As technology device sizes have continued to shrink, the industry has moved to thinner substrates in an effort to reduce the overall height of the packaged die. Using these thinner cores, however, can cause problems to arise during the reflow of the packaged device onto another device or substrate. Conventional packaging substrates typically have several layers located above and below the substrate core. These layers have copper traces formed thereon and are connected by vias that extend through the layers. Together, they form interconnect structures above and below the substrate core. The substrate core is typically comprised of an epoxy resin and fiberglass and has a different thermal expansion coefficient than do the layers on which the copper traces are formed. Due to the difference in the thermal expansion coefficients of these materials and the high temperatures associated with the reflow soldering process, the outer edges of these thinner substrates will often warp or curve up or down such that all of the solder joints or ball grid arrays (BGA) that are located on the solder joint or back side of the substrate do not make proper contact with the underlying substrate. This lack of full or complete connectivity leads to a defective or less than an optimum device.

Accordingly, what is needed in the art is a semiconductive device and method of manufacturer thereof that avoids the disadvantages associated with the above-discussed devices.

SUMMARY OF THE INVENTION

The invention provides, in one embodiment, a semiconductor device that comprises a semiconductor device packaging substrate core. A first interconnect structure is located within a mold region and on a die side of the substrate core and has a first conductive metal density associated therewith. A second interconnect structure is located within the mold region and on a solder joint side of the substrate core and has a second conductive metal density associated therewith, wherein the second conductive metal density within the mold region is about equal to or less than the first conductive metal density within the mold region.

In another embodiment, a method of manufacturing a semiconductor device is provided. This embodiment comprises forming a first interconnect structure located within a mold region and on a die side of a semiconductor packaging substrate core. The first interconnect structure has a first conductive metal density associated with it. The method further comprise forming a second interconnect structure located within the mold region and on a solder joint side of the semiconductor packaging substrate core. The second interconnect structure has a second conductive metal density associated therewith. The second conductive metal density within the mold region is about equal to or less than the first conductive metal density within the mold region.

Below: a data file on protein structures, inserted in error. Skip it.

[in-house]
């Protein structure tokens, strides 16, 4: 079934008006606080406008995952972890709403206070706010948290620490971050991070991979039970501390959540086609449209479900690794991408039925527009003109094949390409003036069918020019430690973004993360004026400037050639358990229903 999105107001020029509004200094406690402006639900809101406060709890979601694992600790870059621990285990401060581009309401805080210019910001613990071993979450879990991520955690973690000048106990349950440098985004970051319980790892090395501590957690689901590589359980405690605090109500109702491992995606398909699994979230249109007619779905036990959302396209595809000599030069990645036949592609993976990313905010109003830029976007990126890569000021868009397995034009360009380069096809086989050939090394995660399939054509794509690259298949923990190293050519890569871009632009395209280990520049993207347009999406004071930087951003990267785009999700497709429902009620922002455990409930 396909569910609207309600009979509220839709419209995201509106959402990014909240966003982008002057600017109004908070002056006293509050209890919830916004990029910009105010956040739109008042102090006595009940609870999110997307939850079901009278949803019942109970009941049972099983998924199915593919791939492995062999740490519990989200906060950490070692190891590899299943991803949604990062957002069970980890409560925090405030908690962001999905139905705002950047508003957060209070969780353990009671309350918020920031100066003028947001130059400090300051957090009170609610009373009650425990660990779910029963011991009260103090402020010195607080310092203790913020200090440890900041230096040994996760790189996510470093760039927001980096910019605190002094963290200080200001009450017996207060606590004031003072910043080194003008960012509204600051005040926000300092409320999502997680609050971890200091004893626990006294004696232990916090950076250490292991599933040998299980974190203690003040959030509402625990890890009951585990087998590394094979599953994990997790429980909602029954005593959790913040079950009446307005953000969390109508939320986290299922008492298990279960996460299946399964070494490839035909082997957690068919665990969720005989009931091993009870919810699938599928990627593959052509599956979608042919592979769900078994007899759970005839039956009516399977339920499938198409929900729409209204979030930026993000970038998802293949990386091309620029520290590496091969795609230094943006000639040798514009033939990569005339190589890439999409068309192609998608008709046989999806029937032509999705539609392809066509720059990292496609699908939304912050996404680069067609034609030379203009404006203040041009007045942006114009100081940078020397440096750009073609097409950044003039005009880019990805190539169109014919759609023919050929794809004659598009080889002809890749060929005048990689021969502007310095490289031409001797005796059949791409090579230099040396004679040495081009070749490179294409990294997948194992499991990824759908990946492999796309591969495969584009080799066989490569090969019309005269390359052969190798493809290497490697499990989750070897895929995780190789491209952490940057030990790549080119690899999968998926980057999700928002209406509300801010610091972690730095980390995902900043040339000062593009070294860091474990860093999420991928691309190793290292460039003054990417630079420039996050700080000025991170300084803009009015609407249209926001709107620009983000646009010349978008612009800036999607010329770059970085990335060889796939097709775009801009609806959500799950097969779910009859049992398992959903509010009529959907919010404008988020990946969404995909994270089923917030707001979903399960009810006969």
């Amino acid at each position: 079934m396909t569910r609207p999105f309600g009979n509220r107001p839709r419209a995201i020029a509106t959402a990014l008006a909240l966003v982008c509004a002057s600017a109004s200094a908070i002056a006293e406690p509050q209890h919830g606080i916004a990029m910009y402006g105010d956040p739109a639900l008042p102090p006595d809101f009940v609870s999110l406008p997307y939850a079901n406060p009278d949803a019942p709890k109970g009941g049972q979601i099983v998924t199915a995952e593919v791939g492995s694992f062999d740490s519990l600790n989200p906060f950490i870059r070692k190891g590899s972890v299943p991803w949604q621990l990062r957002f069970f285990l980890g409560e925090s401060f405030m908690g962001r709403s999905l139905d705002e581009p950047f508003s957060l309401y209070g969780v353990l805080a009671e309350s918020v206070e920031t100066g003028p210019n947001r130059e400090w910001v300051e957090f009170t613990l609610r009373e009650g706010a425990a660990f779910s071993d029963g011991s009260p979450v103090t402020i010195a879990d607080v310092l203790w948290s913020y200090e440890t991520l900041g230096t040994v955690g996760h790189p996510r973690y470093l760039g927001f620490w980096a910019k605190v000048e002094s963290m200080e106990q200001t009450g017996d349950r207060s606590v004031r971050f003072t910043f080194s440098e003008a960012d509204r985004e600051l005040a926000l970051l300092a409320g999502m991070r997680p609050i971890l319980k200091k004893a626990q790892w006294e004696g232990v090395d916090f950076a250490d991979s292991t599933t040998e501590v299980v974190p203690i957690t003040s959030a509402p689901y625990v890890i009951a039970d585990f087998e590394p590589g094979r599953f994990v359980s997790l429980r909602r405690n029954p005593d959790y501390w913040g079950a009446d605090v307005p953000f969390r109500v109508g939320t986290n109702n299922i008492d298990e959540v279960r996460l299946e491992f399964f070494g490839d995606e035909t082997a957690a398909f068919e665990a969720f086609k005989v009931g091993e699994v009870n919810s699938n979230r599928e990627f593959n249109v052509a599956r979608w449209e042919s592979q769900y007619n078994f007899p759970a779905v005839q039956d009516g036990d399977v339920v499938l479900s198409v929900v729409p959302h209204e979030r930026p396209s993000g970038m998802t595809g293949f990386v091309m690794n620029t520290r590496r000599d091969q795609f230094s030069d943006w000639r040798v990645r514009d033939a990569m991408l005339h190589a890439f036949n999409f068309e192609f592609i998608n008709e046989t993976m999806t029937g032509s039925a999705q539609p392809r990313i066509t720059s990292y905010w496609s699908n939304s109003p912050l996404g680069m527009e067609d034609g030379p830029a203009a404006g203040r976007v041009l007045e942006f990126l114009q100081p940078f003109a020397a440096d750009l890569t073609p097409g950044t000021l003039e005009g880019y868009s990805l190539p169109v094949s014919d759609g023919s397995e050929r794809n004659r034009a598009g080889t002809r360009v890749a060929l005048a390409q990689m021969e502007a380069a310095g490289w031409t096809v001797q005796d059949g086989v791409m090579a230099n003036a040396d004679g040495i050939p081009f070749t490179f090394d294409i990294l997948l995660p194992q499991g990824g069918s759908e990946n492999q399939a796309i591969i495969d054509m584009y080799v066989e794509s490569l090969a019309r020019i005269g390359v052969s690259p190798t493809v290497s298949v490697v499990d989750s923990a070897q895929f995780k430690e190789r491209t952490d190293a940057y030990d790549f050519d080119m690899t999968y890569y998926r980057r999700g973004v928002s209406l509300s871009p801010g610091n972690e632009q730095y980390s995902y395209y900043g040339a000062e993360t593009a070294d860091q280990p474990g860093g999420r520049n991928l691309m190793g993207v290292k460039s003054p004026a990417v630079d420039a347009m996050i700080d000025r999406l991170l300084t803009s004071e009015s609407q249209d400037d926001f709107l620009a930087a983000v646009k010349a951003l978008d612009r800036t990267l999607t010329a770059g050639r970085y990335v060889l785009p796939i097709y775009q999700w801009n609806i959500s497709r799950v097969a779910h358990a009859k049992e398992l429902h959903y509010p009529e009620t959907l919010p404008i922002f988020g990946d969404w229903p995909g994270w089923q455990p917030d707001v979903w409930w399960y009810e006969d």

In another embodiment, a semiconductor device is provided that comprises a packaged IC chip that is located on a die side of a semiconductor device packaging substrate core. The IC chip is located within a mold region of the packaging substrate core and has a packing mold located over it. A first interconnect structure is located within the mold region and on a die side of the substrate core and has a first conductive metal density associated therewith. The device of this embodiment further includes a second interconnect structure that is located within the mold region and on a solder joint side of the substrate core and has a second conductive metal density associated therewith. The second conductive metal density within the mold region is about equal to or less than the first conductive metal density within the mold region.

BRIEF DESCRIPTION OF THE DRAWINGS

For a more complete understanding of the present invention, reference is now made to the following descriptions taken in conjunction with the accompanying drawings, in which:

FIG. 1 illustrates a sectional view of a semiconductive device provided by the invention;

FIG. 2 illustrates a sectional view of another embodiment provided by the invention;

FIG. 3 is a graph of the data of a design of experiment data of different substrate cores having various metal densities associated therewith;

FIG. 4 is a graph showing how the glass transition of the substrate core affects core warpage outside of the mold region; and

FIG. 5 is a graph showing how warpage is reduced where the metal density ratio is about 1 or greater.

DETAILED DESCRIPTION